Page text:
It was brought to my attention this last weekend that actually taking my kids into the toy aisles while on our shopping trip might actually be a good thing. Instead of avoiding the toy aisles like the plague, I should instead invite my kids to browse, play, look, touch, interact with whatever they want, but they would not be allowed to take anything home with them.

At first this seemed like a disaster waiting to happen, but the more I thought about it, it is probably a great way to teach my kids self control, and to learn the value of a dollar. I mean, if my kids know they can only look and not have something, it may encourage them to start saving their own money in order to purchase it at a later time.  It may also mean less tantrums down the road when we are in a hurry and have to just run in and out. If they already know they cannot have anything from the store, they will be less likely to throw kicking, screaming, spine-tingling fits when they don’t get what they want.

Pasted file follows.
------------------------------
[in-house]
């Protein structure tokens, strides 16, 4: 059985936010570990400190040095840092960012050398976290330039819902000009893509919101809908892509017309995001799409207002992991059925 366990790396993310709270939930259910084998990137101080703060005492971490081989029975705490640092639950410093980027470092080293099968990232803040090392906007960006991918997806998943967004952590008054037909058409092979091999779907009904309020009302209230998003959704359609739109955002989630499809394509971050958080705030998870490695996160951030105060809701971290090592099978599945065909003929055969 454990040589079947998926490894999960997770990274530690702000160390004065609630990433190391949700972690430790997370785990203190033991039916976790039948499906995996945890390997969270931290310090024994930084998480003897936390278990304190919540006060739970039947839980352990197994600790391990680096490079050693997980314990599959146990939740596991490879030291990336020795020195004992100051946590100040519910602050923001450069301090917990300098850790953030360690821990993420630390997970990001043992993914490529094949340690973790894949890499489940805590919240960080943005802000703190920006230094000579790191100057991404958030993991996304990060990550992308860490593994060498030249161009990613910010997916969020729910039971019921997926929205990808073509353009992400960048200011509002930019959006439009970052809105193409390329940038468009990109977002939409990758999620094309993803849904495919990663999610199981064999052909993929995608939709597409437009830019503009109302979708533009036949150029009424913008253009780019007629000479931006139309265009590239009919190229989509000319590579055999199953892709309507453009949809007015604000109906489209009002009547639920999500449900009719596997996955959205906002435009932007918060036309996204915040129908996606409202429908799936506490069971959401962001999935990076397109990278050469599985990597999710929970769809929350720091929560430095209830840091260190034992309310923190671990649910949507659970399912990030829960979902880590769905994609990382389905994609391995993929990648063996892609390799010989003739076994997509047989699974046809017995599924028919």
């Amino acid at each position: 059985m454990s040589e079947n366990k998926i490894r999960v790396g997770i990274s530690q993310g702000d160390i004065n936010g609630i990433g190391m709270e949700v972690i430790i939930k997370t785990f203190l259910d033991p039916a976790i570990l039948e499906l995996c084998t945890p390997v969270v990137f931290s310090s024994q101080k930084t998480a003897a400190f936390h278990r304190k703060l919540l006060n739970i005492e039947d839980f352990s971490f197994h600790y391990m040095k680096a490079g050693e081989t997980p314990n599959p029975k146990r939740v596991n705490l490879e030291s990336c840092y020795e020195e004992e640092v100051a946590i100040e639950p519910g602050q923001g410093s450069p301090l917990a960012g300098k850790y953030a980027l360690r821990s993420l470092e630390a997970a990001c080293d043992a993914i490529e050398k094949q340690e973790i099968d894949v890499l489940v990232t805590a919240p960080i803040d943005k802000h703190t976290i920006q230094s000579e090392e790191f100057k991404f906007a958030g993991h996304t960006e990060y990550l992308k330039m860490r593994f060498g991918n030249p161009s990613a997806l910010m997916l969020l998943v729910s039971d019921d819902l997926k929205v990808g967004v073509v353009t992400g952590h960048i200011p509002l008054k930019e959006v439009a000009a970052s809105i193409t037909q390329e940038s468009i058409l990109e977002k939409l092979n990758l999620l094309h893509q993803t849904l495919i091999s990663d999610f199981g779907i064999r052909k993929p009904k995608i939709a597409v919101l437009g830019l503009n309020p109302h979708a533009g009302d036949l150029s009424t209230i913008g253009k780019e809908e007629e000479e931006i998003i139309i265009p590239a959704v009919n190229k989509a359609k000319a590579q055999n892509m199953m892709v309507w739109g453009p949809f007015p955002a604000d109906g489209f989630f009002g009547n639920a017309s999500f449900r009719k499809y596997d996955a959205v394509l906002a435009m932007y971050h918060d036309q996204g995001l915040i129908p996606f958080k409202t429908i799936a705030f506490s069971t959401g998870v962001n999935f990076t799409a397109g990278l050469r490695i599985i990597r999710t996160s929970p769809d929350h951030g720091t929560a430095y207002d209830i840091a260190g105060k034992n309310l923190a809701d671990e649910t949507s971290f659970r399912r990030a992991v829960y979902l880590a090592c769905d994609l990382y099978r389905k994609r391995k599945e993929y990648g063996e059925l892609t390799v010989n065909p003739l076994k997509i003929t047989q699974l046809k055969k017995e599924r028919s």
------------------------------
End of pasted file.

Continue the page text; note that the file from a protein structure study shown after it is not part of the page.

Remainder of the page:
Oddly enough, before I heard someone talking about this, I had actually taken my kids to the store earlier that day and had explained to them before entering the store that we would be going to look at the toys, but they would not be allowed to have/buy anything today. They knew we were buying birthday and Christmas presents for other people.  Since I explained this to them ahead of time, they were actually prepared for the fact that they couldn’t have anything, and didn’t even ask. WOW!

The next time you go shopping and are dragging the little ones along, I say set aside some time to allow them to wander the toy aisles, let them play, just make sure they know ahead of time they cannot take anything home with them. Hopefully this will help your kids learn some self-restraint, as well as the value of money (probably when they are old enough for an allowance). Let me know how it goes! (This did work very well with my kids, but since I have no knowledge of your own children’s behavior, I make no claim that this will work for everyone….just saying!)


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